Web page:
• Headaches and migraine-like pain
  • neck and scalp tension
  • pressure and pain behind eyes
  • blurring of vision
  • dizziness
  • light-headedness
  • fainting
  • facial pain and numbness
  • ringing in ears
  • ear pain
  • jaw pain
  • reoccurring sore throat
  • nasal congestion
  • sinus trouble
  • loss of co-ordination
  • disorientation
  • symptoms of dyslexia
  • generalized malaise
  • childhood fevers
  • vertebral artery insufficiency
  • insomnia (loss of sleep)
  • problems with memory
  • depression
  • irritability
  • loss of concentration
  • symptoms of allergies and hay fever
  • weakness in legs
  • difficult breathing
  • heart arrythmias
  • functional heart conditions
  • asthma and allied conditions
  • certain types of arm pain, angina-like pain
  • numbness in legs and feet
  • leg pains
  • bed wetting in children
  • abdominal cramps
  • fatigue, esp. when standing
  • urinary difficulties
fatigue and leg weakness

So how do we fix CCI?

Well I will just stick to explaining how you can try and correct CCI.
In America there a handful of pioneering surgeons in independent hospitals that are specialising and perfecting surgical techniques for EDS related brain and spinal problems.   Many of us can suffer from what I call the dreaded threesome.

  • Chiari Malformation 

  • Cervical Cranio Instability

  • Tethered Cord Syndrome

Thankfully I only need surgery for my CCI, others are not so lucky. Again please refer to the (related conditions page for more information)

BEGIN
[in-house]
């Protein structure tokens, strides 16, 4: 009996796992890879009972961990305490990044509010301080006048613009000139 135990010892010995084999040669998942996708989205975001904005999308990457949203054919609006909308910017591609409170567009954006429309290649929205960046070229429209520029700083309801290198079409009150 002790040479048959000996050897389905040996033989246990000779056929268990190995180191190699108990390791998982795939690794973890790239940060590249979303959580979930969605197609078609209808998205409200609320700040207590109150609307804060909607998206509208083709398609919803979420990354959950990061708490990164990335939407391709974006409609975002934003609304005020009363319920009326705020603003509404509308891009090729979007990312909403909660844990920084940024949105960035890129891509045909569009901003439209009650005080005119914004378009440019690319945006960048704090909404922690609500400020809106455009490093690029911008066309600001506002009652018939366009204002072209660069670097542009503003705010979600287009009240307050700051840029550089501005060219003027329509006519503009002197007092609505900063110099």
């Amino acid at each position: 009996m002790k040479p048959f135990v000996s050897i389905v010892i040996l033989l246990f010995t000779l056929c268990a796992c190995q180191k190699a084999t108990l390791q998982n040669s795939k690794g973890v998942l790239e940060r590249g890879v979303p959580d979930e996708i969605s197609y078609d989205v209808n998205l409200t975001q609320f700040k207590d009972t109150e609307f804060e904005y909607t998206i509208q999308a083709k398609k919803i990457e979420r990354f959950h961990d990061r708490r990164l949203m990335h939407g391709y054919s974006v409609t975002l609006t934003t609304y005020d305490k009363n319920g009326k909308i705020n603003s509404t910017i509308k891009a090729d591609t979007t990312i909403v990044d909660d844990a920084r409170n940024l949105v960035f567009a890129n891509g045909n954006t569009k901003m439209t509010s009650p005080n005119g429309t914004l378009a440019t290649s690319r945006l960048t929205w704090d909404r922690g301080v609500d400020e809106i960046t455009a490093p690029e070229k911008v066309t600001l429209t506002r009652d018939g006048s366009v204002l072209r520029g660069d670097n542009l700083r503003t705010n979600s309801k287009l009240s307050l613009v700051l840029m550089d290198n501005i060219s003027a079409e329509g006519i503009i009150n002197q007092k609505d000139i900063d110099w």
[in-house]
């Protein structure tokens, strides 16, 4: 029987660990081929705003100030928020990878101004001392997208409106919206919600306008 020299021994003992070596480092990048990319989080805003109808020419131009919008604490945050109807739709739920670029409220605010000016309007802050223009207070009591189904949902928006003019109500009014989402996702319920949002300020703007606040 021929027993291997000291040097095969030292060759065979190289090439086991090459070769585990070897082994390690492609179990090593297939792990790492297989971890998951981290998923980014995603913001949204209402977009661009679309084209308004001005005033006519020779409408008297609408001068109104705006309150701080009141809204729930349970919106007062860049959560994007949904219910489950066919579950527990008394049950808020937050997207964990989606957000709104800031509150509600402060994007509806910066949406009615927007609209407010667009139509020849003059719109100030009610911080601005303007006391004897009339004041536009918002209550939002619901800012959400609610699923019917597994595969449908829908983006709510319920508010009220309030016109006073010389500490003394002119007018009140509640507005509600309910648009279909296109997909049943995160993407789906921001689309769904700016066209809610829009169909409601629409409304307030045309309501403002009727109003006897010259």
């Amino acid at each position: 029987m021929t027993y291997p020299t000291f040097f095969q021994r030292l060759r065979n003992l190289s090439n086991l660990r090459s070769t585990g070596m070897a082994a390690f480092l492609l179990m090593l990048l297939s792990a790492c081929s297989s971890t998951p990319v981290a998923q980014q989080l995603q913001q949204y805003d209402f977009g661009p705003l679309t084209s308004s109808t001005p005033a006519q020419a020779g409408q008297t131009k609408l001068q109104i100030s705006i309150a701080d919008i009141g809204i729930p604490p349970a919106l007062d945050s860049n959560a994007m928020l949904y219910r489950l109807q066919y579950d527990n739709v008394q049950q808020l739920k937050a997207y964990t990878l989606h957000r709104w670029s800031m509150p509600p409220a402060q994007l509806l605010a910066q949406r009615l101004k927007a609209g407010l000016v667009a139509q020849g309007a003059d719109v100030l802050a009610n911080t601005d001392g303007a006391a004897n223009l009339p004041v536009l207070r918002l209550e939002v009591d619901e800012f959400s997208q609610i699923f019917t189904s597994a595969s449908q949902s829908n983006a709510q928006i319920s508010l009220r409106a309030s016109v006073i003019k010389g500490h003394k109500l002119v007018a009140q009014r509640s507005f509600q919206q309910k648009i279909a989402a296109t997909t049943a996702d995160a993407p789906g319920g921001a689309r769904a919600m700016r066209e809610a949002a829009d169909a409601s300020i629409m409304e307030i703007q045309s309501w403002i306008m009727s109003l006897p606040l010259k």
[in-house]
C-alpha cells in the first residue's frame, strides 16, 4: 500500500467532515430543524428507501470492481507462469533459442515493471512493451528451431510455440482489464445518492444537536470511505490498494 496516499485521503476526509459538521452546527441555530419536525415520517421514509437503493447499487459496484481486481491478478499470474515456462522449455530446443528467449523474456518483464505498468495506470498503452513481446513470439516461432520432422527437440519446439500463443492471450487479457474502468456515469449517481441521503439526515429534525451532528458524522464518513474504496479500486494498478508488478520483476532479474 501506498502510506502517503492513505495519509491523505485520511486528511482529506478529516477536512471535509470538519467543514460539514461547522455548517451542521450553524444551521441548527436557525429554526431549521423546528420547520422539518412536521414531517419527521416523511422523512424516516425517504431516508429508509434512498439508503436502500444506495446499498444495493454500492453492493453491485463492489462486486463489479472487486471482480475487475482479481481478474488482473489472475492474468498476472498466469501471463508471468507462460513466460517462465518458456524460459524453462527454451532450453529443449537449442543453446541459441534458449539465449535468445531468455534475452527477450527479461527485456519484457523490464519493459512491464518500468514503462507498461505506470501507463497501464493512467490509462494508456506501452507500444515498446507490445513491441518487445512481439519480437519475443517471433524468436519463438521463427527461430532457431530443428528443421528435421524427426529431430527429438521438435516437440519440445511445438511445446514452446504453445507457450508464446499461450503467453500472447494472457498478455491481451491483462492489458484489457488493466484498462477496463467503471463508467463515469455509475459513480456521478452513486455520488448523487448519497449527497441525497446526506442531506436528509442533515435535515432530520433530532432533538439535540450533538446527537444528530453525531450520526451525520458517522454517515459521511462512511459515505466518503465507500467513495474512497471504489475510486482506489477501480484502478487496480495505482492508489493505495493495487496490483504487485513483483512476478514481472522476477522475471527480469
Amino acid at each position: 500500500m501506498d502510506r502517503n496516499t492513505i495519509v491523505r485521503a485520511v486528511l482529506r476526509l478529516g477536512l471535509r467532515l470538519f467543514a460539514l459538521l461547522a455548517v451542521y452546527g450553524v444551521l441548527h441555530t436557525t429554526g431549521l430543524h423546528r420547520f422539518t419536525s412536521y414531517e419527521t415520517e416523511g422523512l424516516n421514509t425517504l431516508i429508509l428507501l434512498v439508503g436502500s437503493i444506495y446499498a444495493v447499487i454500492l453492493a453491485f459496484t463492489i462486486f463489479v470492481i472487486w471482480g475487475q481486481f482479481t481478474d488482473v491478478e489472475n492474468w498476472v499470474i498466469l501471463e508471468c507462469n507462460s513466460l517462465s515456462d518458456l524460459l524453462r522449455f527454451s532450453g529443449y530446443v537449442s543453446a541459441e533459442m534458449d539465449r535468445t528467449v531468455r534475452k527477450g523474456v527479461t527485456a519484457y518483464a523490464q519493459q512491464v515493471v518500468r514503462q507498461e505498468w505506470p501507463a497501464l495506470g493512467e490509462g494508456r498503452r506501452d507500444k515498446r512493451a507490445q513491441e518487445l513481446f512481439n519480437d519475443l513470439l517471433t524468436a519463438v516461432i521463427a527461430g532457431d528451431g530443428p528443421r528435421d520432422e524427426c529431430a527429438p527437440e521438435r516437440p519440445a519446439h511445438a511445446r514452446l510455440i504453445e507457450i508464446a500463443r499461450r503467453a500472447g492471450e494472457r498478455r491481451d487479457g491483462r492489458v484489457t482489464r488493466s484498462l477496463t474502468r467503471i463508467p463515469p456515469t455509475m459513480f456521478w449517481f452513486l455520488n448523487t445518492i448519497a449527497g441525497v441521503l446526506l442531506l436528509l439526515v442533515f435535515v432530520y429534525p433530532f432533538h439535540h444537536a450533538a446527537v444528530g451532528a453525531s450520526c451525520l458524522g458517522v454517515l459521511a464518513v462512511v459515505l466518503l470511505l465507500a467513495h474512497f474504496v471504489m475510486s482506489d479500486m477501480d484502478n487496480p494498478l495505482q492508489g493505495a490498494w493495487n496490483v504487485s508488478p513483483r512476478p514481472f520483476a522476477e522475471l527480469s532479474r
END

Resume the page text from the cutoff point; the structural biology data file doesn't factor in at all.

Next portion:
So how do we fix this instability from the skull (occiput) to the C2 vertebrae?

Well, the operation itself is straight forward in the fact that it is two metal rods carefully placed to stabilize the head on the neck, and so brainstem compression cannot happen. Once the patient has had this spinal fusion, hopefully the metal rods fuse successfully to the bone and the support is in place for many years to come. Although this operation takes many hours and has to be carried out by a very capable surgeon, major veins, nerves and arteries must not be hit, and it is very intricate surgery.

The only way to get a dx for the conditions we are discussing are as follows;
Pay privately to go and see Prof Rodney Grahame in London, he is the UK's ;eading expert in EDS and he is currently sending out patients scans to Dr Henderson in America so he can advice on whether surgery is needed. If it is then you need to be able to fund the surgery yourself in the USA.

Contact The Chiari Institute in New York yourself, you can arrange to have a skype consultaion with one of their leading expert surgeons via Skype.